Since this is the first post to our new Vlingo blog, I figured I should use it to give all of you some info on the background and history of Vlingo.

While the company is less than three years old, the story actually goes back a lot farther than that. A lot of the people at Vlingo have worked on speech recognition for many years – either as researchers or building the technology and products which have been used for call centers or built into cellphones and cars. In the late 1990’s as there were starting to be reasonably capable PDAs and the beginnings of wireless networks, a lot of us realized that eventually mobile devices would be the place this technology would really become useful. But, of course, it was way too early! Thinking about some of the things we were talking about back then, we had the overall concept right, but the only way we could actually build something was on some hefty PDA with some extra hardware just for the speech recognition part.

In 2006, things were looking much better for actually deploying interesting applications on mainstream mobile devices making use of network-side services and content (of course, this isn’t completely true even today – there are still constraints on what can be deployed on mobile devices and wireless data network, while mostly pretty good, are still not as reliable as we would all like). John Nguyen (who had worked with me at SpeechWorks) and I decided that the time was indeed right, and that a startup would be the right place to develop the next generation of speech technology for mobile devices. We formed the company, hired Han Shu (from MIT) and Joe Cerra (from Tufts), got our first round of financing in June 2006 and then started working away on our first prototypes.

While we could have taken the approach of making incremental improvements on the existing sorts of mobile speech interfaces (things like voice dialing, and other specific speech-enabled applications), we decided we needed a much bigger goal – to fully enable mobile devices and applications with a new speech-enabled user interface. It’s been our view that user interface is quickly becoming the only remaining barrier to what applications and services can be made available on mobile devices, and that speech input and output can play a significant role in solving this user interface challenge.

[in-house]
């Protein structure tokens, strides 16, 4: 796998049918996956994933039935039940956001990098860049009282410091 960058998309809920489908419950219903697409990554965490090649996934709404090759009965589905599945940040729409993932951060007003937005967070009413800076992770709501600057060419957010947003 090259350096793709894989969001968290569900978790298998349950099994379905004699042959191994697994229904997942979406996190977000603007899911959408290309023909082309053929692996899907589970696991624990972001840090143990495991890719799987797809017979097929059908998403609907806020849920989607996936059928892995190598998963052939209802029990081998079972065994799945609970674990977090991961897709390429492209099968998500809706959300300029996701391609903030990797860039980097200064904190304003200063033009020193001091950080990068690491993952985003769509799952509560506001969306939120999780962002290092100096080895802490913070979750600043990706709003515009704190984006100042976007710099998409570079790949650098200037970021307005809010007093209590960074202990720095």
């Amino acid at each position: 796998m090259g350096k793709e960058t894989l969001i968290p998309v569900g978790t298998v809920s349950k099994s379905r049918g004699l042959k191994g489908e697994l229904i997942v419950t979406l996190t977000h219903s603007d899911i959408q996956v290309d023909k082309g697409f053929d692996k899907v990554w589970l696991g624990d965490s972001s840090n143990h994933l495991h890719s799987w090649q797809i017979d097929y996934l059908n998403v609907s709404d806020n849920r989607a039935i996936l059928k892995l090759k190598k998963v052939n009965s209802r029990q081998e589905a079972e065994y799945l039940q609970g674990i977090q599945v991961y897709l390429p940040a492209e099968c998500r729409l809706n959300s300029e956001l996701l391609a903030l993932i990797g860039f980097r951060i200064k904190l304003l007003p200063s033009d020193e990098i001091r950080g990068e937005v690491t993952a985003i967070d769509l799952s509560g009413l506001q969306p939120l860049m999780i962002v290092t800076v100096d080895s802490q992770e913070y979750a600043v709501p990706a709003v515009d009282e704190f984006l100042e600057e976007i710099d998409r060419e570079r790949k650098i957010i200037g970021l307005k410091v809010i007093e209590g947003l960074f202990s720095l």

But, to do this in a way which works across all applications, we had to make big changes to the core technology. Until our first prototypes, it was widely believed that the only way you could make speech recognition work well enough in mobile environments was to constrain the speech recognizer as much as possible and then construct the application around those constraints (“please say the city name now”). While this can work with individual applications as long as the user plays along, it just doesn’t scale across all the things we want to do – and users don’t like to play along!!

So, most of our initial work at Vlingo was in developing the core technologies which allowed us to get rid of these constraints. Once we did this, a whole range of applications became possible for us. These included our first commercial deployment with Yahoo! in April 2008 (voice enabled open web search in the Yahoo! oneSearch product) and then Vlingo for Blackberry in June 2008 and Vlingo for iPhone in December 2008.

We now have a great team of close to 50 people working away on improving the core technology, adding languages, adding functionality to the product, and porting to an increasing number of phones. We think what we have deployed so far is just the beginning of what is possible and look forward to releasing a continuing series of products and seeing how they are adopted in the market.

We hope this new blog will be a good way to provide more information on what we are doing and most importantly to get feedback from others. So, please take a look here from time to time and let us know what you think!

Mike Phillips – Co-Founder and CTO